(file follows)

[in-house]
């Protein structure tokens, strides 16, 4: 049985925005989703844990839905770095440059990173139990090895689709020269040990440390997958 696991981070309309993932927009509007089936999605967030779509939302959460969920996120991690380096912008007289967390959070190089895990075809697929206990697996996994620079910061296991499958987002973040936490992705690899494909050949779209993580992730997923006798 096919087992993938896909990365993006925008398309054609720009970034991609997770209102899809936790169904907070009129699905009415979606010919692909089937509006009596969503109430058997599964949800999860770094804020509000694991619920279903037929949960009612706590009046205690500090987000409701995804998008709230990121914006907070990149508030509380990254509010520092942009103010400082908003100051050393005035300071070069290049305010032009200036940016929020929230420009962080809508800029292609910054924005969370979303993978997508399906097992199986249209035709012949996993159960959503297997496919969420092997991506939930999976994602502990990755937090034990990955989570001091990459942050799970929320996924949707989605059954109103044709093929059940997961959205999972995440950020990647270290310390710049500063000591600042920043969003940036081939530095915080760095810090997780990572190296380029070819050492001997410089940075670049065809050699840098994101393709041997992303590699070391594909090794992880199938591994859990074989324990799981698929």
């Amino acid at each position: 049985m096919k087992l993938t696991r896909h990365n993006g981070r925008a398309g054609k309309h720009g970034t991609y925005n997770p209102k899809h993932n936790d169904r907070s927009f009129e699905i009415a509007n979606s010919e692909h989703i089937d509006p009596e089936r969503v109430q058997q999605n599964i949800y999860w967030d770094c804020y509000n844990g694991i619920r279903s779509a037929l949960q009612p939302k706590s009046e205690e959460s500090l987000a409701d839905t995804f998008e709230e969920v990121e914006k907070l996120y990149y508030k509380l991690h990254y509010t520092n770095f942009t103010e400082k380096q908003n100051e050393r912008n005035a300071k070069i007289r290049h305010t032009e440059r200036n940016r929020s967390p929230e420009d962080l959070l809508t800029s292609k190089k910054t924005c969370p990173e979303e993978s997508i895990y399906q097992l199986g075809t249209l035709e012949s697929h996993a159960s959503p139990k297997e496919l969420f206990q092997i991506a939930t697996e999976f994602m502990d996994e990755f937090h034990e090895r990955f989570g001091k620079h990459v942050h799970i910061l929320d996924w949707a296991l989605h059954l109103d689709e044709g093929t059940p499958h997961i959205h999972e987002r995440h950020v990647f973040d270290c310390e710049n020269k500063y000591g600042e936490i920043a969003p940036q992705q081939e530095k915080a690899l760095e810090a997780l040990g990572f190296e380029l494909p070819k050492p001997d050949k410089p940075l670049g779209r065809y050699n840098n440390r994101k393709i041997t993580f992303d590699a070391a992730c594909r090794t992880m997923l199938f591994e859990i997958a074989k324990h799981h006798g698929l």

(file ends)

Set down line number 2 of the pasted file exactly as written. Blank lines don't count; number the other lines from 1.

């Protein structure tokens, strides 16, 4: 049985925005989703844990839905770095440059990173139990090895689709020269040990440390997958 696991981070309309993932927009509007089936999605967030779509939302959460969920996120991690380096912008007289967390959070190089895990075809697929206990697996996994620079910061296991499958987002973040936490992705690899494909050949779209993580992730997923006798 096919087992993938896909990365993006925008398309054609720009970034991609997770209102899809936790169904907070009129699905009415979606010919692909089937509006009596969503109430058997599964949800999860770094804020509000694991619920279903037929949960009612706590009046205690500090987000409701995804998008709230990121914006907070990149508030509380990254509010520092942009103010400082908003100051050393005035300071070069290049305010032009200036940016929020929230420009962080809508800029292609910054924005969370979303993978997508399906097992199986249209035709012949996993159960959503297997496919969420092997991506939930999976994602502990990755937090034990990955989570001091990459942050799970929320996924949707989605059954109103044709093929059940997961959205999972995440950020990647270290310390710049500063000591600042920043969003940036081939530095915080760095810090997780990572190296380029070819050492001997410089940075670049065809050699840098994101393709041997992303590699070391594909090794992880199938591994859990074989324990799981698929």